India’s flag

In a discussion on imperialism on Metafilter, someone said that the Indian flag had been patterned on the Irish tricolour, by way of solidarity between anti-imperialist national movements. I thought this sounded a bit odd, so did some research.

The Indian flag, image from Flags of the World

I’d always assumed the Indian flag was green for Muslims, orange for Hindus, chakra (wheel) for Buddhists and white for peace. Interestingly, though, that interpretation is specifically rejected in the official Flag Code, which reads:

“Bhagwa or the saffron colour denotes renunciation of disinterestedness. Our leaders must be indifferent to material gains and dedicate themselves to their work. The white in the centre is light, the path of truth to guide our conduct. The green shows our relation to soil, our relation to the plant life here on which all other life depends. The Ashoka Wheel in the centre of the white is the wheel of the law of dharma. Truth or satya, dharma or virtue ought to be the controlling principles of those who work under this flag. Again, the wheel denotes motion. There is death in stagnation. There is life in movement. India should no more resist change, it must move and go forward. The wheel represents the dynamism of a peaceful change”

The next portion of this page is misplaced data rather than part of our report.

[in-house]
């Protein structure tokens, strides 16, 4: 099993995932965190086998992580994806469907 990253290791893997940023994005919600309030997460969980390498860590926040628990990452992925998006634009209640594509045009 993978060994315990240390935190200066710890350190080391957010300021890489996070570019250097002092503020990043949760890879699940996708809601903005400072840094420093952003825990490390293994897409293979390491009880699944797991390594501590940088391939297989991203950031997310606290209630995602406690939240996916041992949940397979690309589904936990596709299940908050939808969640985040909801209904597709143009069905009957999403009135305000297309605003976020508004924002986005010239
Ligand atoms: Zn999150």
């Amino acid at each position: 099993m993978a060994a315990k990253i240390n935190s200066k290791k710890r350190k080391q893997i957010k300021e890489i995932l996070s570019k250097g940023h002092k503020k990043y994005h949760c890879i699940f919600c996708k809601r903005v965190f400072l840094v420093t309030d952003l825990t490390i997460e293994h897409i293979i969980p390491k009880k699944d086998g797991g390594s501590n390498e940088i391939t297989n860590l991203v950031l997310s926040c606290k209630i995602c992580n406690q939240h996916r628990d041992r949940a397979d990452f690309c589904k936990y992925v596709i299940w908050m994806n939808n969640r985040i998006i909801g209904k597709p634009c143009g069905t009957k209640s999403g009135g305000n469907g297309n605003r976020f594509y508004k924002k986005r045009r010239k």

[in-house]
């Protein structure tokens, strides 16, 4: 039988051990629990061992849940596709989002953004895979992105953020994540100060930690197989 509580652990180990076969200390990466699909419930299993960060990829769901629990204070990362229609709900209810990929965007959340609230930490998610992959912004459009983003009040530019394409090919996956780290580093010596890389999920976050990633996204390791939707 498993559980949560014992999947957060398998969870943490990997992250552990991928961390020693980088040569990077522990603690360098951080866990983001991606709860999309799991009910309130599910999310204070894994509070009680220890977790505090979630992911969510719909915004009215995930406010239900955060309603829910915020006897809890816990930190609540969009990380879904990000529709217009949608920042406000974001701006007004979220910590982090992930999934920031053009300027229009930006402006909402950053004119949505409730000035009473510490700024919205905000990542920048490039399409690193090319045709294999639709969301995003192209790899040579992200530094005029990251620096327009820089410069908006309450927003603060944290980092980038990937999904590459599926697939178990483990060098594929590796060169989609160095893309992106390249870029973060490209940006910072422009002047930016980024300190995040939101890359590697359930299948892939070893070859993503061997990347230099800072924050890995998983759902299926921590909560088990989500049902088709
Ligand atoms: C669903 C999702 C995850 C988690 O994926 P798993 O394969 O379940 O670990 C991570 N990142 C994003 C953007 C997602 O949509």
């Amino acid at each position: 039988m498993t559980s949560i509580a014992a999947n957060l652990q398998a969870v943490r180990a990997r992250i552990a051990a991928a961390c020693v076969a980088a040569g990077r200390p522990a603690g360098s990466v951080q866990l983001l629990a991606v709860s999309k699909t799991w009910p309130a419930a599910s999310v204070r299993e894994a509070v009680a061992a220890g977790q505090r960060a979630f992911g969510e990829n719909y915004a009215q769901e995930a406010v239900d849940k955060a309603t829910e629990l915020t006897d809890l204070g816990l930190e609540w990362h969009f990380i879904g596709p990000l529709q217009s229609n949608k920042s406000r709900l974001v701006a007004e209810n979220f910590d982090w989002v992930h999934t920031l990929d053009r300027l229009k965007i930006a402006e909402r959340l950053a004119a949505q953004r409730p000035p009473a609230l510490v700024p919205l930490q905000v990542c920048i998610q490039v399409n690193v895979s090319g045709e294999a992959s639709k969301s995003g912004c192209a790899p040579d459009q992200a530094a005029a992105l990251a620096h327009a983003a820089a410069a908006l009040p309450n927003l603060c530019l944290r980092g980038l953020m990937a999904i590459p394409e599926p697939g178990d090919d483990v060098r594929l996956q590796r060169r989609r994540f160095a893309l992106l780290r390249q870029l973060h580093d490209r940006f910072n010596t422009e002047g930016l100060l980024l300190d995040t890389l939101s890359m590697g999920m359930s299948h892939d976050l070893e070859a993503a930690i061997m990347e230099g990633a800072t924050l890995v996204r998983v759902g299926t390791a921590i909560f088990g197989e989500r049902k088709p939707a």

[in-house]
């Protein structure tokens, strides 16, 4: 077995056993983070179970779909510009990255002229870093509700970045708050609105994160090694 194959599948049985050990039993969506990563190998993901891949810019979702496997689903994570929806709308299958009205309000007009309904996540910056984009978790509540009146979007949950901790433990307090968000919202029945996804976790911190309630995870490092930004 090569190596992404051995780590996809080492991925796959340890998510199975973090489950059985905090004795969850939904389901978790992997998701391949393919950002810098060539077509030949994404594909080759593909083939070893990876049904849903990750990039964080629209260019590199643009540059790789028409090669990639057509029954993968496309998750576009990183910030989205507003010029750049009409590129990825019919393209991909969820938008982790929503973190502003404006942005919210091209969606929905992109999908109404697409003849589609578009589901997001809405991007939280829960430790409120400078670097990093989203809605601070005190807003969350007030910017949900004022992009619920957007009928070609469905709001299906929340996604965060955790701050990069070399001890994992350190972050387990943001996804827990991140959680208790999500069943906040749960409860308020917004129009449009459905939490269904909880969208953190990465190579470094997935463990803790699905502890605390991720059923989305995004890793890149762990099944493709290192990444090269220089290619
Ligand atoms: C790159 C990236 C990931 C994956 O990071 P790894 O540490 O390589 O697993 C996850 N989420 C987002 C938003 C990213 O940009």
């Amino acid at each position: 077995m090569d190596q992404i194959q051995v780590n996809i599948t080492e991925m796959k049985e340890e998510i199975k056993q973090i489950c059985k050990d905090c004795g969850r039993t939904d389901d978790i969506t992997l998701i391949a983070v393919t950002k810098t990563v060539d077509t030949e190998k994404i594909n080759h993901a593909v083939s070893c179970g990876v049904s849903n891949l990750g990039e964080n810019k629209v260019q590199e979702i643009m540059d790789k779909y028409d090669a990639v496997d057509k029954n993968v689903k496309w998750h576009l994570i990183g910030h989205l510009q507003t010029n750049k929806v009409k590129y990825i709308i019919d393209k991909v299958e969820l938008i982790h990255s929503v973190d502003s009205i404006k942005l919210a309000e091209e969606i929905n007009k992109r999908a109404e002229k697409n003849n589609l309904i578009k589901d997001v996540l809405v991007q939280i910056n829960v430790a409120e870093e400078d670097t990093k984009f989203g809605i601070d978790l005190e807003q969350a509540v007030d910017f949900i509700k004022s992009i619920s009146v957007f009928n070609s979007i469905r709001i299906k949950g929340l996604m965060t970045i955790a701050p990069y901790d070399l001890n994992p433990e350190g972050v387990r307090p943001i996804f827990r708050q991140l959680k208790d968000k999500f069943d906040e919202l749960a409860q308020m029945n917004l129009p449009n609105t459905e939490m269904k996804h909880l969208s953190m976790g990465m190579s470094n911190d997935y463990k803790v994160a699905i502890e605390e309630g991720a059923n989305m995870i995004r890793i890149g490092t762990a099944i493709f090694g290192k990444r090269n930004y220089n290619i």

Nehru said, at the adoption of the flag:

“Some people, having misunderstood its significance, have thought of it in communal terms and believe that some part of it represents this community or that. But I may say that when this Flag was devised there was no communal significance attached to it.”

That’s me told.

Oh, and the discussion on Flags of the World mentions an Irish link in the original model of the flag – the red/white/green of the Indian National Congress.